1
$\begingroup$

Just out of curiosity, can we make illegitimate operations with $0$, say, division by $0$ legitimate simply by imposing additional axioms? If so, then what consequences may follow? If the answer is negative, what are the differences between making operations with $+\infty, -\infty$ legitimate in the extended reals?

$\endgroup$

marked as duplicate by MJD, Antonio Vargas, Michael Albanese, Tunk-Fey, Claude Leibovici Aug 22 '14 at 5:05

This question has been asked before and already has an answer. If those answers do not fully address your question, please ask a new question.

  • $\begingroup$ @MJD: Yes, thanks for your efforts. My perspective is the related question is not that related, for it is confined to natural numbers. My question here is regarded as more general than that question in the sense that it may attract deeper answers or more advanced information. $\endgroup$ – Megadeth Aug 22 '14 at 2:46
  • $\begingroup$ How about changing the zero axiom itself? $\endgroup$ – Jonathan Cender Aug 23 '14 at 7:21
1
$\begingroup$

A number of efforts have been made as listed below. Patrick Suppes provides an excellent overview and succinct survey of the issue of division by zero in his Introduction to Logic, Chapter 8.5, The Problem of Division by Zero, and Chapter 8.7, Five Approaches to Division by Zero. http://stuff.mit.edu/afs/athena.... Suppes notes that the fourth of the five approaches he identifies has been the one most commonly used in mathematics. Essentially, he is referring to item 1 listed below. As far as I know, prior to the 1950s when Suppes wrote, the extended complex plane was the only** arithmetic defining division by 0 that existed. Items 2 and 3 descend from 1. Meadows is an example of one of the other approaches Suppes covers. Item 4, Carlstrom's Wheels seems to me yet another, sixth, approach although it owes a debt to the fourth.

1) The extended complex plane** http://mathworld.wolfram.com/DivisionbyZero.html

2) The floating point arithmetic known as exact real arithmetic. http://www.doc.ic.ac.uk/exact-co...

3) Wheels, Anton Setzer http://www.cs.swan.ac.uk/~csetzer/articles/wheel.pdf (unpublished paper 1997)

4) Wheels, Jesper Carlstrom, http://www2.math.su.se/reports/2... (published 2001)

5) Meadows - models of “an equational specification ENA (elementary number algebra) which specifies a super class of the class of zero-totalized fields." http://staff.science.uva.nl/~janb/FAM/topFAM.html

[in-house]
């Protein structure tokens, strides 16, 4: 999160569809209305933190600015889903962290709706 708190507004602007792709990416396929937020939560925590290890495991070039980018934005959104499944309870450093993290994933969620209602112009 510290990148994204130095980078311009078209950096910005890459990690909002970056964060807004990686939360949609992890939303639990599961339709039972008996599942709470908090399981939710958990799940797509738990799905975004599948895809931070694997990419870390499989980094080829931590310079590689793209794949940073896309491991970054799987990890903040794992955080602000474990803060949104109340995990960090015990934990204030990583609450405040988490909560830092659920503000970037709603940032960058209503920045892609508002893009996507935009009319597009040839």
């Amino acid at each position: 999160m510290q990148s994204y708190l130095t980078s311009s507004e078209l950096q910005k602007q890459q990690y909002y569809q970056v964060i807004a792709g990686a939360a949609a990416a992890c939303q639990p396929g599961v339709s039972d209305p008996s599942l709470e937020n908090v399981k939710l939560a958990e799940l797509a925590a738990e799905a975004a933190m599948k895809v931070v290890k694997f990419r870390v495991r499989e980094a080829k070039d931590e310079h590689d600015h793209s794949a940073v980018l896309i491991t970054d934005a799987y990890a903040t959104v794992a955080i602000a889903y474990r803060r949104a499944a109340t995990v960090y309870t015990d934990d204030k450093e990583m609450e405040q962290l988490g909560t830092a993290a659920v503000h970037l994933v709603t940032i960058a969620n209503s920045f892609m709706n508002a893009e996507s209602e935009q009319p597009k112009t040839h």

6) My own work simply replaces 0 using several ideas, one of which is a set different from the empty set based on a change to predicate logic. The algebra is here while the paper Replacing 0 - A NonEuclidean Arithmetic is more in depth.

7) Also, it may be of interest, the software package Mathematica returns 0 upon entering 1/Infinity Although it cannot be said to be mathematically correct, this is consistent with a fairly common practice in physics (e.g, when interpreting the mathematics of singularities).

footnote ** Related to this are the affinely extended real number system, the Real projective line, and the extended non-negative Real line. Just as the complex numbers are extended by a point at infinity, all these arithmetics use a point or points at infinity to extend some or all of the Real numbers. Some of these may well have existed before Suppes' book as well.

$\endgroup$
3
$\begingroup$

In some contexts, things like $5/0$ should be taken to be $\infty$, where that is neither $+\infty$ nor $-\infty$, but a single $\infty$ at both ends of the real line or at the extreme of the complex plane. This makes all trigonometric functions and rational functions continuous.

This is really an example of one of the points at infinity in projective geometry.

$\endgroup$
2
$\begingroup$

Sure. Lots of math programming libraries essentially do this by adding NAN (not a number) as a possible value of functions. Things don't break because NAN is not the domain of any function/operator/etc.

However, saying anything divided by zero equals 42 would result in an inconsistent theory, which makes everything true. We see lots of examples of this in "proofs" that 12 equals 14 or whatever.

$\endgroup$

Not the answer you're looking for? Browse other questions tagged or ask your own question.